The constitution provides for a strong executive branch, although the legislative and judicial branches retain significant powers of their own. Under the constitution, the president has broader powers than does the president of the United States. The president is commander in chief of the military, has the power to appoint all ministers and vice ministers of his or her cabinet, and proposes a national budget. The executive shares legislative powers that allow him or her to enact executive decrees with the force of law in fiscal and administrative matters, as well as to promulgate regulations to implement the laws. The president assumes legislative powers when the National Assembly is in recess. He or she has extraordinary powers during national emergencies, including the powers to suspend basic civil liberties and to prepare and approve the national budget.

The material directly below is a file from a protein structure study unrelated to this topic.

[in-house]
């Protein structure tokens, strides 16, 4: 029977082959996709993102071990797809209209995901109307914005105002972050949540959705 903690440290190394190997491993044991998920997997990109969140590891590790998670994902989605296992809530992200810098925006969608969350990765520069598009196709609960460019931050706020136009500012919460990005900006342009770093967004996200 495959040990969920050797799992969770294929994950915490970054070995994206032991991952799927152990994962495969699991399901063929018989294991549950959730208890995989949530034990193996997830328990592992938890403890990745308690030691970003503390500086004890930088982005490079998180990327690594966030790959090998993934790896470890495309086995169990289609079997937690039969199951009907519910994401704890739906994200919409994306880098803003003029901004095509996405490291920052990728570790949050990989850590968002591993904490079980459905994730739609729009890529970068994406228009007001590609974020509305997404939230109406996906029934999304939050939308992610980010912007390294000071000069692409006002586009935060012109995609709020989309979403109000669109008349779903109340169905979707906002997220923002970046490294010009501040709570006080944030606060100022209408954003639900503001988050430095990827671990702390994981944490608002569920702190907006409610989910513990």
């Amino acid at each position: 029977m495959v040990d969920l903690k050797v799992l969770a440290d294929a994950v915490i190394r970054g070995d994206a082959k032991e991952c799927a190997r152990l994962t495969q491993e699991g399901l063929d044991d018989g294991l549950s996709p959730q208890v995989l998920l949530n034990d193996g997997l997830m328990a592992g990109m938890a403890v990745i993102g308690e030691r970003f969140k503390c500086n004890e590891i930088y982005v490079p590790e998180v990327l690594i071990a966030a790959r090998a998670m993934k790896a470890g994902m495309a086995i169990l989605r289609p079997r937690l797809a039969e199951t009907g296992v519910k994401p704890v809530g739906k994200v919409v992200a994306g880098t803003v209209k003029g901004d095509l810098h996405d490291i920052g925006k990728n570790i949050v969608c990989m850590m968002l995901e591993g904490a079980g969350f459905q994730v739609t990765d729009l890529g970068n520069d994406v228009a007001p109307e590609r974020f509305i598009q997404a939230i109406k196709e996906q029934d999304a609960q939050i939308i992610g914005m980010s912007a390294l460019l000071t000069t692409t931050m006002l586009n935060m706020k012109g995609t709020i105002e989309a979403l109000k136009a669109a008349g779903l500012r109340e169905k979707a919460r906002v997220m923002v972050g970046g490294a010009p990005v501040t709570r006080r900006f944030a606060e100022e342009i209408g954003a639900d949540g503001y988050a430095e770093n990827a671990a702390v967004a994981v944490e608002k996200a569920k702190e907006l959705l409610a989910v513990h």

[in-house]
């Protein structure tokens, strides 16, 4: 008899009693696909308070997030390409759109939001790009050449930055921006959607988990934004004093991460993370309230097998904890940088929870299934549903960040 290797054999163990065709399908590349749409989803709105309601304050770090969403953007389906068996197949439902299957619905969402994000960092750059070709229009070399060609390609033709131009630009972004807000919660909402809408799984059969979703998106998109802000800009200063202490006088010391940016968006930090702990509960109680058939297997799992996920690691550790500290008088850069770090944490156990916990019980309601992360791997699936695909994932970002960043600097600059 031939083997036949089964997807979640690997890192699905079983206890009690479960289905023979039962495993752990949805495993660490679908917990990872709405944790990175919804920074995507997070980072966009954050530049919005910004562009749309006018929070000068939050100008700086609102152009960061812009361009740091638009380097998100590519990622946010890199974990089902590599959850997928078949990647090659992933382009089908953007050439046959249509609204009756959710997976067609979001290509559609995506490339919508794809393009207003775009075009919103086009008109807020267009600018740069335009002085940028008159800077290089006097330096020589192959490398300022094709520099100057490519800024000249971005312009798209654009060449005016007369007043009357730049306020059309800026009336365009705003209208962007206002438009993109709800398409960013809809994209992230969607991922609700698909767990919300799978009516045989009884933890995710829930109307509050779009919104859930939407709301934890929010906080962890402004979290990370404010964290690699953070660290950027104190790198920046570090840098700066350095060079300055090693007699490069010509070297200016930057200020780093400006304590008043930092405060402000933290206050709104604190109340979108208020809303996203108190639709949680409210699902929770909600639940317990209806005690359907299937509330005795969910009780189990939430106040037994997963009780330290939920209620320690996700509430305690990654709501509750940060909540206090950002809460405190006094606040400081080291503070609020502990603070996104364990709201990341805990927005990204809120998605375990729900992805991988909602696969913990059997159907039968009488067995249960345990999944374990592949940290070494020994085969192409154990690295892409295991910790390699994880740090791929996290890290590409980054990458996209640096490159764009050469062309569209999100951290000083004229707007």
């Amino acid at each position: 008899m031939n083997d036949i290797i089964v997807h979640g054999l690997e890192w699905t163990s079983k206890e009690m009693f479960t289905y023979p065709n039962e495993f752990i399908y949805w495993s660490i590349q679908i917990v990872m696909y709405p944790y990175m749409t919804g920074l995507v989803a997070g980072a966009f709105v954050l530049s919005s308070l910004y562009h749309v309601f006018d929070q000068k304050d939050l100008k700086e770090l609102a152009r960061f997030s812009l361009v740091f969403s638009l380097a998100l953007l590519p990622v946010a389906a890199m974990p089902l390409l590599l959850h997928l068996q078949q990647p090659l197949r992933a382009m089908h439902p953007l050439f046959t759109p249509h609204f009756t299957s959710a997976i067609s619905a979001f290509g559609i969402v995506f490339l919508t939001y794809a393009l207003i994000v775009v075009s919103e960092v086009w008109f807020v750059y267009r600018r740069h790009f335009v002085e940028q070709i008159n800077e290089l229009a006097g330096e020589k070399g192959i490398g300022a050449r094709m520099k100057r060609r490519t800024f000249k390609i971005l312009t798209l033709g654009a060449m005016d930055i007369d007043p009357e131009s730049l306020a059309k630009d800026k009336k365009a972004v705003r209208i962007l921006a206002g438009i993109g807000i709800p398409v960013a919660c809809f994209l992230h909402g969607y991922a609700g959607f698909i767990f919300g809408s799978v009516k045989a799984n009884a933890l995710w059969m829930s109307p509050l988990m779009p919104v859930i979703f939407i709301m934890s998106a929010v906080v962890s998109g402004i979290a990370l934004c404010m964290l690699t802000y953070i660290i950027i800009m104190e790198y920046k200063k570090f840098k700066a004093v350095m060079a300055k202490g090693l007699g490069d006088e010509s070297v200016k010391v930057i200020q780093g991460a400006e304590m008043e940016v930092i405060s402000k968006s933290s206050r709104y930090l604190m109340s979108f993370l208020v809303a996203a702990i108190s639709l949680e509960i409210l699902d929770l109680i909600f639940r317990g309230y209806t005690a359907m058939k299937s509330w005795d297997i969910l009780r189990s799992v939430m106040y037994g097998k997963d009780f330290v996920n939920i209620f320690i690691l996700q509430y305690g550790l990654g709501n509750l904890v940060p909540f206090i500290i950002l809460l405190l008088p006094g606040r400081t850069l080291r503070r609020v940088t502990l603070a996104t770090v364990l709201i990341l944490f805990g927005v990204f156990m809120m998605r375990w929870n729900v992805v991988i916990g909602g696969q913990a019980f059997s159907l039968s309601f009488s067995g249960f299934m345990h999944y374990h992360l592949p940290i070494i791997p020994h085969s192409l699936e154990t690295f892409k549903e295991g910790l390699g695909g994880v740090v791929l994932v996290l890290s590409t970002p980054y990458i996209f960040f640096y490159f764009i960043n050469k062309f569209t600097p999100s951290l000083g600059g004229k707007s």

The president's term was set at six years by a decree promulgated in January 1984, during the period when the country had no constitution. Elections held under that decree resulted in Daniel JosÃ© Ortega Saavedra's beginning a term as president on January 10, 1985. The 1987 Constitution reaffirmed a six-year term for the president. Esquipulas II, the international peace accord that ended the Contra insurgency, however, set February 25, 1990 as the date for the next election. Violeta Chamorro assumed the post of president on April 25, 1990, more than eight months before the constitutionally mandated date of January 10, 1991. It was understood that Chamorro would serve for the additional eight-month period created by the advanced elections, as well as for the full six-year term from January 10, 1991 to January 10, 1997. The next elections are scheduled for late 1996, although pressure has been mounting for these elections, to be advanced also.